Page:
The level design in Shadow Master is relatively straightforward, with lots of simple mazelike maps. Unfortunately, the areas you must traverse with your hulking buggy are all too often narrow and confining, making navigation a chore. To make matters worse, the bad guys always seem to appear when you run yourself into a corner. Once they surround you, it's that much tougher to get clear. If ever there was a game that screamed out for a third-person perspective, this is it.
One other feature worthy of note is the music. For a shoot-em-up action game, it's really not that bad, but it can become annoying in a relatively short time. What's worse, the music plays over most of the sound effects. Your weapons make very little noise, while your enemies' attacks are nearly silent, save for the resulting explosions. If you turn the music off, you'll also miss the pre-mission briefings. How nice.
The game supports a variety of control devices, and using a joystick or steering wheel is recommended. Keyboard and mouse make the game much more difficult to play. Speaking of difficulty, this game has no adjustable difficulty setting. This is never a good thing. It also only allows save-games after completing a level. Both of these criticisms are minor, however, when compared with Shadow Master's instability - the game crashed on us frequently, usually taking the whole system down with it.
Though the game is supposed to require a 3D card in order to run, it does offer a software-only renderer. That came in handy, since Shadow Master refused to acknowledge the Orchid Righteous 3D card installed on one of our test systems (despite running with the latest Direct3D and Glide drivers). On our other test system, equipped with a Quantum 3D Obsidian board, the game ran fine - until we tried to network the two.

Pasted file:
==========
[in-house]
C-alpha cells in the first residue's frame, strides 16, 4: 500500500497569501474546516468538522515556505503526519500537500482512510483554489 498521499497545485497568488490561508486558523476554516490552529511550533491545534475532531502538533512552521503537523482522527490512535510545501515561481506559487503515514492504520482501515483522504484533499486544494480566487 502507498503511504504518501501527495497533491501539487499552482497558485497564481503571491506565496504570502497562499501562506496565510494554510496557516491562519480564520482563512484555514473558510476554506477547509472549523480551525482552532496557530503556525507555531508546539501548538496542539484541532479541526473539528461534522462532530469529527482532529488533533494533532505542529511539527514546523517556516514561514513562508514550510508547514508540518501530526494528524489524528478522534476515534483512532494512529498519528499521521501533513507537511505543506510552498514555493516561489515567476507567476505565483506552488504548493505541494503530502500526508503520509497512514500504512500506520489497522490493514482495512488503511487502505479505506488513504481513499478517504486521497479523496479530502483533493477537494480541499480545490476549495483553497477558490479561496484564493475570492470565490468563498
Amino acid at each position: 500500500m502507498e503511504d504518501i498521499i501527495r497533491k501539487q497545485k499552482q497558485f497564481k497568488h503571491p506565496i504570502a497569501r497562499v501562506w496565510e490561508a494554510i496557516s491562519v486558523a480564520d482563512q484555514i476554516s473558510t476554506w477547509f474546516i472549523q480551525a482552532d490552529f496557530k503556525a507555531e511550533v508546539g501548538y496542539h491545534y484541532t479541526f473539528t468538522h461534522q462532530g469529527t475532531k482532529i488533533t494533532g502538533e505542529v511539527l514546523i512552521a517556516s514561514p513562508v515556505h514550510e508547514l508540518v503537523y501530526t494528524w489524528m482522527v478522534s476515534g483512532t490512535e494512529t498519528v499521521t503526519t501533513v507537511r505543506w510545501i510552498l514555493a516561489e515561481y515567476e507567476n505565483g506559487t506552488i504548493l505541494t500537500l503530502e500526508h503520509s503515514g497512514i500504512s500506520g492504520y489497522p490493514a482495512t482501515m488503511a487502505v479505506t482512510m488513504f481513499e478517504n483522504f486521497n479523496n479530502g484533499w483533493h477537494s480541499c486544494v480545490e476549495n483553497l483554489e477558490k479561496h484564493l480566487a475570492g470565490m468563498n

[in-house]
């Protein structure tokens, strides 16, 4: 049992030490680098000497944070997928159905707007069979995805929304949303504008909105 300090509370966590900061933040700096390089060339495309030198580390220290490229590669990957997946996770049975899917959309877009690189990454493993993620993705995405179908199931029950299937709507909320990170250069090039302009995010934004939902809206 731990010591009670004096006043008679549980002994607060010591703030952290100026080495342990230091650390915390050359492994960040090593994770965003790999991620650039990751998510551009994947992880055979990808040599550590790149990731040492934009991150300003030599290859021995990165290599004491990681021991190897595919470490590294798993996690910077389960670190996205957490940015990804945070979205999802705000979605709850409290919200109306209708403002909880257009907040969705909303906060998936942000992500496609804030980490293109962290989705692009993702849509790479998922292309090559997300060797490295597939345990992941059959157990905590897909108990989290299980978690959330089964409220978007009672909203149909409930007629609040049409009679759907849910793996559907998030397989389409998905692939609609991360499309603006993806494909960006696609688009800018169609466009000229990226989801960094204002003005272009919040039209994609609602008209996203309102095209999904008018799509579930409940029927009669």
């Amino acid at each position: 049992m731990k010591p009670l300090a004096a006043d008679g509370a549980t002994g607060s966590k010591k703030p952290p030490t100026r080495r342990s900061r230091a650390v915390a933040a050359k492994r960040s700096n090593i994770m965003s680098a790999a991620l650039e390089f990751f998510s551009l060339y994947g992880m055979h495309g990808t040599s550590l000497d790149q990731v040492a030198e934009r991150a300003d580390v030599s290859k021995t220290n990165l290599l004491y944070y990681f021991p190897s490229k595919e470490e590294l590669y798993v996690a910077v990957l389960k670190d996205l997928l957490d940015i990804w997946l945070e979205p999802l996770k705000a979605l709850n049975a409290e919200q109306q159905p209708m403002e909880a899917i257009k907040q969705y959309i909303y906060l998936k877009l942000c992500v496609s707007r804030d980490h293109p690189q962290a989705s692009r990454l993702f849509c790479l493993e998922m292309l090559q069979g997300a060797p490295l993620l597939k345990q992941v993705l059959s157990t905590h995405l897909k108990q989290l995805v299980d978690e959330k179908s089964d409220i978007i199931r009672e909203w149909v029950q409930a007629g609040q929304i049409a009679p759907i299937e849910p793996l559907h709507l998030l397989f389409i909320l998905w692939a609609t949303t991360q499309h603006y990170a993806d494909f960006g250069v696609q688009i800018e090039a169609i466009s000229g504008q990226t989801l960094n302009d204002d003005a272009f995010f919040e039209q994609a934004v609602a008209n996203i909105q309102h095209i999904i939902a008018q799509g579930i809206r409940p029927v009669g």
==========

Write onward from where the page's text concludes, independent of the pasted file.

Shadow Master's network performance is reminiscent of the old-school IPX games, the original Doom and Origin's Wing Commander Armada in particular. Gameplay seems to slow down to the speed of the slowest machine on the network, which is a phenomenon I haven't encountered in quite a while. Our Righteous 3D machine chugged along at an unplayable pace, even with low-resolution, flat-shaded graphics enabled. The Obsidian system ran just as slowly, which made the two-player session boring, frustrating, and as far from fun as possible. Also, the game touts TCP/IP support, but this is not available from any menu. The only options were IPX and serial connections. With this kind of performance, however, the lack of IP support may be a good thing.
In the end, Shadow Master comes across as another barely average game that tries to earn its keep on looks alone. If you're looking for a cool-looking 3D game with good gameplay, skip this and go for Wing Commander Prophecy or Quake II.